Dropout Recovery: Dropout prevention and recovery programs emphasize multiple pathways to graduation. Over the last decade, at least 31 states have expanded alternative education possibilities for students at-risk of dropping out, including those with many absences or who are significantly over age for their grade (Balfanz, Bridgeland, Moore, and Fox, 2010).

Early College High Schools: As of 2010, there were 208 “early college high schools” in 24 states and the District of Columbia serving about 47,000 students. Early college high schools are joint academic programs developed by a local high school and a nearby postsecondary institution that allow all students to earn a high school diploma, plus one to two years of transferable college credit at the same time. The schools boast a 92 percent graduation rate. In 2008, 89 percent of early college graduates pursued some form of postsecondary education that fall, compared with 66 percent of students nationally (Balfanz, Bridgeland, Moore, and Fox, 2010).

Career academies: Another dropout-prevention strategy is small schools or schools within schools that offer career-focused curricula, team teaching, and involvement from the business community. An eight-year study of career academies showed they did not have an impact, positive or negative, on high school completion rates, however the completion rates for students in academies and the schools in which those academies were located would be considered high relative to national averages for similar students in similar schools. This suggests career academies may attract somewhat better prepared or highly motivated students. Still, career academies serve as a viable strategy for keeping students on a course toward graduating from high school, even though they are not always better at this than other alternatives at the same schools or within their communities. (Kemple, 2008).

A 2008 review of the research on preventing dropouts by the U.S. Department of Education also identifies key components of effective programs. Besides data-based, early-warning systems, these strategies include: creating more personalized learning environments for students; providing extra support and academic enrichment for struggling students; assigning adult advocates to students deemed to be at risk of dropping out; and providing rigorous and relevant instruction to engage students in learning.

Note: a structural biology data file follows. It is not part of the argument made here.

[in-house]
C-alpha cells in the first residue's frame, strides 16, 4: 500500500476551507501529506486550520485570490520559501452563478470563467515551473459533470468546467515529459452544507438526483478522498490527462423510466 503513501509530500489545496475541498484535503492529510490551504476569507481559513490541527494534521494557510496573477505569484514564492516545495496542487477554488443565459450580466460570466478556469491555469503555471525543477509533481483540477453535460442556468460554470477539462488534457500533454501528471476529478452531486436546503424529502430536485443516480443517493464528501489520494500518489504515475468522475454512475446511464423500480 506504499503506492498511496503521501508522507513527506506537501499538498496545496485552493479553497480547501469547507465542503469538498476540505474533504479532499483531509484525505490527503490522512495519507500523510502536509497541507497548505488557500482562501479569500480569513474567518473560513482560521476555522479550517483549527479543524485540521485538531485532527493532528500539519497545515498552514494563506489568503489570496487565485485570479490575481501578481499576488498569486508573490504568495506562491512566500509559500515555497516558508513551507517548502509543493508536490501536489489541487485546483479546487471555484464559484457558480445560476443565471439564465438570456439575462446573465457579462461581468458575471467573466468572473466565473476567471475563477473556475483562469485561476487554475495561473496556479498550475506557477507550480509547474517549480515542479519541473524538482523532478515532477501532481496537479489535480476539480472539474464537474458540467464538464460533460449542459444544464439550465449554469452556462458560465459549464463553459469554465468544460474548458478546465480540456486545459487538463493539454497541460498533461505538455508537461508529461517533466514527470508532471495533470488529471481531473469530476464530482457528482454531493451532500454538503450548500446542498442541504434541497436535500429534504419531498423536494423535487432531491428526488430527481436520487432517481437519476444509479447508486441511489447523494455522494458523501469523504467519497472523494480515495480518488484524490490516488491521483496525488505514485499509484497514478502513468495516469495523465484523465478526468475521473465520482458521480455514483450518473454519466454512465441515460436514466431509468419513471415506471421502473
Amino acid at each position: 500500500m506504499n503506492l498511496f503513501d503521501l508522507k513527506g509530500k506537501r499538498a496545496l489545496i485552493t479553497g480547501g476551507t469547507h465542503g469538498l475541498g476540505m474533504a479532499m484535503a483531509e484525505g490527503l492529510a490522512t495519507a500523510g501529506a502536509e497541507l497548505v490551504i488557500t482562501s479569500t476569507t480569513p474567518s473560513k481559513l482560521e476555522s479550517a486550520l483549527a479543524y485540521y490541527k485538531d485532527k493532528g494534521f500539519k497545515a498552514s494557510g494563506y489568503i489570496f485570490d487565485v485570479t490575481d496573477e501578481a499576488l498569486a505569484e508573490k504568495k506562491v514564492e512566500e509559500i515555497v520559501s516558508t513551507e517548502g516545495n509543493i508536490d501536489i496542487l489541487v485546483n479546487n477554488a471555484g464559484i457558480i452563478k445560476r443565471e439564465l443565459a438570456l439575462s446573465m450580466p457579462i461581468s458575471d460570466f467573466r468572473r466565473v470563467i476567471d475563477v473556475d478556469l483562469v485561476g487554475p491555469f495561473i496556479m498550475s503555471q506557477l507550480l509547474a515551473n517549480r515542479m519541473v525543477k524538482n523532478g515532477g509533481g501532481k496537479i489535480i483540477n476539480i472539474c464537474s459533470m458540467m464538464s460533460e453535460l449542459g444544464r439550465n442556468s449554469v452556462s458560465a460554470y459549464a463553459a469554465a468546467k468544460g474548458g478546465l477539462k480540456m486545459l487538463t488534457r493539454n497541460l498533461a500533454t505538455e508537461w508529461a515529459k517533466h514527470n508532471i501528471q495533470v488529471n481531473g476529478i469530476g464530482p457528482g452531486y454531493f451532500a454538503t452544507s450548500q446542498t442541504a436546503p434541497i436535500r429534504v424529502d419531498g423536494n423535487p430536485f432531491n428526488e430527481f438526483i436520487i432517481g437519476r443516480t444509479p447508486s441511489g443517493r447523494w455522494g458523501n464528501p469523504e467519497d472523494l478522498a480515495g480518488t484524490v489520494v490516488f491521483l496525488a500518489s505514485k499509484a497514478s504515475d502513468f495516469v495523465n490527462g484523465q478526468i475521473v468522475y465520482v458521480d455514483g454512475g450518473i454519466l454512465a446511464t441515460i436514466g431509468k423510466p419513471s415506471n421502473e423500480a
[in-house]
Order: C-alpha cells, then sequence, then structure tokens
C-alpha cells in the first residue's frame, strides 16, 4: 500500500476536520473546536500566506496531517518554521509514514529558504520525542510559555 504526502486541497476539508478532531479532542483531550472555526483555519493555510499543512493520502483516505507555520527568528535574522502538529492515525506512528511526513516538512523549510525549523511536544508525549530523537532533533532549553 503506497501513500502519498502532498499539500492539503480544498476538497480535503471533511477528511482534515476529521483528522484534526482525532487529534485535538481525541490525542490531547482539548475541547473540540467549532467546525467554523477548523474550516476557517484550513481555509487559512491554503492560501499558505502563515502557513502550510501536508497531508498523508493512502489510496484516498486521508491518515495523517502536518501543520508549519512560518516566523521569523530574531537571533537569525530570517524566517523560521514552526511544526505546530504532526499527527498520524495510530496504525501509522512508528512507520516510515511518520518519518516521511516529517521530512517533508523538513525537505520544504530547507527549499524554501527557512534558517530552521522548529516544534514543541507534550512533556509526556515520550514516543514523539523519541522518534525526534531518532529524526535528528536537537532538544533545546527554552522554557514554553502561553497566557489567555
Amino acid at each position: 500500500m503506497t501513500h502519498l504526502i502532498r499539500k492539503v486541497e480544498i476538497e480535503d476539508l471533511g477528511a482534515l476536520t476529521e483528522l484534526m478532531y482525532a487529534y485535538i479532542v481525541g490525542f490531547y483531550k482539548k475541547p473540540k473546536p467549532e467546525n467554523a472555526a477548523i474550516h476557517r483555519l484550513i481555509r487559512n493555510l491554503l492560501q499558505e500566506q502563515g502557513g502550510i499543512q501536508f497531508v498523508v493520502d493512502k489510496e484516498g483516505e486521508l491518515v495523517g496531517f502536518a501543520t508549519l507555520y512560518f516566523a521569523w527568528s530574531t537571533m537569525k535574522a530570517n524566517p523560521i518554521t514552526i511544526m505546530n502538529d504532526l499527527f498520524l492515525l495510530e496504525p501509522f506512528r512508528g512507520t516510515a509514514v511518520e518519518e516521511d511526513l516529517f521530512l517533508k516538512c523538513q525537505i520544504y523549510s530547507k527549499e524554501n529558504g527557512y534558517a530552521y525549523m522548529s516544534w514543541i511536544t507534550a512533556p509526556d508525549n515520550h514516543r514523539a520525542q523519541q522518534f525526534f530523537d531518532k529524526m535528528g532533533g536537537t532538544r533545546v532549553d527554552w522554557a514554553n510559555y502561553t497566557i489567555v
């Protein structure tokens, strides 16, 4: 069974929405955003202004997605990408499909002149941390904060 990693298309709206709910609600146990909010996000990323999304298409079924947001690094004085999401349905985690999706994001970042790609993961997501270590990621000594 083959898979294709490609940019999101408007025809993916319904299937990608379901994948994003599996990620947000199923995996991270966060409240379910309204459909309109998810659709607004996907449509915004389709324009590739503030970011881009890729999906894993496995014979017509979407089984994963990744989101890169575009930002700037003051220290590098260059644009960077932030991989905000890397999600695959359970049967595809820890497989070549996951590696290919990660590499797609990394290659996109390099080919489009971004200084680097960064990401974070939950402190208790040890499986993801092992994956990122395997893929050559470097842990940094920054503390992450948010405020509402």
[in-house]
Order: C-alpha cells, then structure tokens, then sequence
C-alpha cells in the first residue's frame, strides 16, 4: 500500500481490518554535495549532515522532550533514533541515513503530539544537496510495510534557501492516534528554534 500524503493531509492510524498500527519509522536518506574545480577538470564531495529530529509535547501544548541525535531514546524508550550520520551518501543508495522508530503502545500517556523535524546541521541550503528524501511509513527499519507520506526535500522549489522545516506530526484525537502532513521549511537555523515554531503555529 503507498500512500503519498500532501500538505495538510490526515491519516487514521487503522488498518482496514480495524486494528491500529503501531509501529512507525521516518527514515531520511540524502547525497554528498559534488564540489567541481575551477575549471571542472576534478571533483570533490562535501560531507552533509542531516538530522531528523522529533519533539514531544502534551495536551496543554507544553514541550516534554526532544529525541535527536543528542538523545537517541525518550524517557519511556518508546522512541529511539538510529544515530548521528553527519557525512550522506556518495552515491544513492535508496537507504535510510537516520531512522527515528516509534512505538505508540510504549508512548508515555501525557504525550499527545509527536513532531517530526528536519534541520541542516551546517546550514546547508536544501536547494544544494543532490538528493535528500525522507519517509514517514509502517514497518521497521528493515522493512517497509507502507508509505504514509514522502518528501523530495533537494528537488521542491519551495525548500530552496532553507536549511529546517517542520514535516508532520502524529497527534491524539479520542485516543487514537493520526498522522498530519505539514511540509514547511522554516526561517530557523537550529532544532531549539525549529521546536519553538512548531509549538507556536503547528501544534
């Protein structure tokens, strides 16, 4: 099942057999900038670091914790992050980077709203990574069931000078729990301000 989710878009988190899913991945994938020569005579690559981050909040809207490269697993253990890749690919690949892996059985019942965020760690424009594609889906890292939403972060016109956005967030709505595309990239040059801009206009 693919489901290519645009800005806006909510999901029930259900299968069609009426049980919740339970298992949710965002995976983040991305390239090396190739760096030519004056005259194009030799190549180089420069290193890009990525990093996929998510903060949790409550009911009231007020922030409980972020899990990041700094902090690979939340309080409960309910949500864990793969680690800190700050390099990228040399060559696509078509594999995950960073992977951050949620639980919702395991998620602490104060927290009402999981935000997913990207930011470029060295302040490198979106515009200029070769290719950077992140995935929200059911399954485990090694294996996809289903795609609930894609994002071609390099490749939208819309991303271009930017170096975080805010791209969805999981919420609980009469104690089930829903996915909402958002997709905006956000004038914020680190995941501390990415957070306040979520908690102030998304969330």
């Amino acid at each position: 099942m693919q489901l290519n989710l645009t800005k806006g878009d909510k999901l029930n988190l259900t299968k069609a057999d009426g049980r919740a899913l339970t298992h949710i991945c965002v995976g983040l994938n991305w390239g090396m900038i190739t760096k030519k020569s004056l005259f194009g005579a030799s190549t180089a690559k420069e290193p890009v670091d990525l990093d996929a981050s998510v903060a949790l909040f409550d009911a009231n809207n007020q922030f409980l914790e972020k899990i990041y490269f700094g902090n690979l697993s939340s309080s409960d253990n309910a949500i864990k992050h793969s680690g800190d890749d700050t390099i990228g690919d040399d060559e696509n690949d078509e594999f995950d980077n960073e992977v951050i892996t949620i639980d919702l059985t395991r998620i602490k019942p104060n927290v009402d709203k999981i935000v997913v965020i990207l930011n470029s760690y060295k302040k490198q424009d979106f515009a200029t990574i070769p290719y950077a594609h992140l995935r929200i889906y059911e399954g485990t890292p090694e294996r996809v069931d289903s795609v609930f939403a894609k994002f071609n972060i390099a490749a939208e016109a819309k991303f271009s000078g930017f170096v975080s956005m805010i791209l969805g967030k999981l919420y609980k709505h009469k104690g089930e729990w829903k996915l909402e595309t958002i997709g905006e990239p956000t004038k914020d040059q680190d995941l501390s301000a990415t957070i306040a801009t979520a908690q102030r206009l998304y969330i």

Related Tags:

Balfanz, R., Bridgeland, M., Moore, L., and Fox, J., “Building a Grad Nation: Progress and Challenge in Ending the High School Dropout Epidemic,” Johns Hopkins University, 2010.
Bridgeland, J., DiIulio, J., and Morison, K., “The Silent Epidemic: Perspectives of High School Dropouts”, Civic Enterprises in association with Peter D. Hart Research Associates, 2006.
Education Week, “Dropout Epicenters”, Diplomas Count, 2011.
Education Week, “Panel Finds Few Learning Benefits in High-Stakes Exams,” June 8, 2011.
Kemple, J., “Career Academies: Long-Term Impacts on Labor Market Outcomes, Educational Attainment, and Transitions to Adulthood,” MRDC, 2008.
Rumberger, R., and Lim, S., “Why Students Drop Out of School: A Review of 25 Years of Research,” California Dropout Research Project, University of California, Santa Barbara, 2008.
Sum, A., Khatiwada, I., McLaughlin, J., with Palma, S., “The Consequences of Dropping Out of High School: Joblessness and Jailing for High School Dropouts and the High Cost for Taxpayers,” Northeastern University, 2009.
U.S. Census Bureau, “American Community Survey, Educational Attainment, 1-year estimates,” 2009.
U.S. Department of Education, National Center for Education Statistics, “Trends in High School Dropout and Completion Rates in the United States: 1972-2008,” 2008.
U.S. Department of Education, National Center for Education Statistics, Fast Facts, 2011.

How to Cite This Article
Staresina, L. (2004, September 10). Dropouts. Education Week. Retrieved Month Day, Year from